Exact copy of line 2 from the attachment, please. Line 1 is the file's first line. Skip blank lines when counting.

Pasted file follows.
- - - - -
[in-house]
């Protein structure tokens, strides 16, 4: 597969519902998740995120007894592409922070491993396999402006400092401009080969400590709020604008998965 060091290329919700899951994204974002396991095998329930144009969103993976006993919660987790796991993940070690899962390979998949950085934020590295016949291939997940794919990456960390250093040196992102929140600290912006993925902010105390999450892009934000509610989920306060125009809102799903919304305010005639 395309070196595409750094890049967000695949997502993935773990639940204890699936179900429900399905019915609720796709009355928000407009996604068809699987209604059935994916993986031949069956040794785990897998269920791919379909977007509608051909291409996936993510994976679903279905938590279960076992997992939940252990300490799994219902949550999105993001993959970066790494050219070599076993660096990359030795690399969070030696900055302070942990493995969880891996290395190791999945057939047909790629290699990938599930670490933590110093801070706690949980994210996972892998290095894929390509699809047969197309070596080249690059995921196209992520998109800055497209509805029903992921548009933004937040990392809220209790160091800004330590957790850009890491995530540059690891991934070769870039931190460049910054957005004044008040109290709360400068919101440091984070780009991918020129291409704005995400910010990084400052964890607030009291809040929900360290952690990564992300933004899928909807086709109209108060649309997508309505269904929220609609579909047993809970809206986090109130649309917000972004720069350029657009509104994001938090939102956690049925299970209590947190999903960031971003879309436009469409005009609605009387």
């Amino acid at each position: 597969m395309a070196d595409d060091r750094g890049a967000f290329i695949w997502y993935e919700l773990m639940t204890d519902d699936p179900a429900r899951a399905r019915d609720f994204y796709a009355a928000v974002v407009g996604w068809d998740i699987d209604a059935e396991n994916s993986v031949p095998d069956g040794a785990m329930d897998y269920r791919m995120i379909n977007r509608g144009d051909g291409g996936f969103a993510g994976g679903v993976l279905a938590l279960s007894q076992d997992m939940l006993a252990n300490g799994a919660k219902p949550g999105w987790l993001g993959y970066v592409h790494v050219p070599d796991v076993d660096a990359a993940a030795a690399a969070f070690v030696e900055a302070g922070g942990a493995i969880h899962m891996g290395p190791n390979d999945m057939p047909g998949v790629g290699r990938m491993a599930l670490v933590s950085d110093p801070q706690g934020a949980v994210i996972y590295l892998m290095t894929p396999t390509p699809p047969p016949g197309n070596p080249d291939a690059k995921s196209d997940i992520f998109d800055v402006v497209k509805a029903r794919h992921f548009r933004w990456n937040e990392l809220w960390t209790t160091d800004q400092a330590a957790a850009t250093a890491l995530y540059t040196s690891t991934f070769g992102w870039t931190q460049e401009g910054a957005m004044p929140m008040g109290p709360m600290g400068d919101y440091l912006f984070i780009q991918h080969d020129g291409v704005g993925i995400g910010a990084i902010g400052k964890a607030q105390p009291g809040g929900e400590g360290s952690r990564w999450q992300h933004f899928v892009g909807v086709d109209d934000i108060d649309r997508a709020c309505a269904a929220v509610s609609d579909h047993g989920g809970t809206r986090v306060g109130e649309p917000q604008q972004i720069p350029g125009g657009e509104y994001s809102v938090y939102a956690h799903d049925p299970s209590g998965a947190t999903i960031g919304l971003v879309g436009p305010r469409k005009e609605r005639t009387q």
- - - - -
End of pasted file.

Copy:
């Protein structure tokens, strides 16, 4: 597969519902998740995120007894592409922070491993396999402006400092401009080969400590709020604008998965 060091290329919700899951994204974002396991095998329930144009969103993976006993919660987790796991993940070690899962390979998949950085934020590295016949291939997940794919990456960390250093040196992102929140600290912006993925902010105390999450892009934000509610989920306060125009809102799903919304305010005639 395309070196595409750094890049967000695949997502993935773990639940204890699936179900429900399905019915609720796709009355928000407009996604068809699987209604059935994916993986031949069956040794785990897998269920791919379909977007509608051909291409996936993510994976679903279905938590279960076992997992939940252990300490799994219902949550999105993001993959970066790494050219070599076993660096990359030795690399969070030696900055302070942990493995969880891996290395190791999945057939047909790629290699990938599930670490933590110093801070706690949980994210996972892998290095894929390509699809047969197309070596080249690059995921196209992520998109800055497209509805029903992921548009933004937040990392809220209790160091800004330590957790850009890491995530540059690891991934070769870039931190460049910054957005004044008040109290709360400068919101440091984070780009991918020129291409704005995400910010990084400052964890607030009291809040929900360290952690990564992300933004899928909807086709109209108060649309997508309505269904929220609609579909047993809970809206986090109130649309917000972004720069350029657009509104994001938090939102956690049925299970209590947190999903960031971003879309436009469409005009609605009387």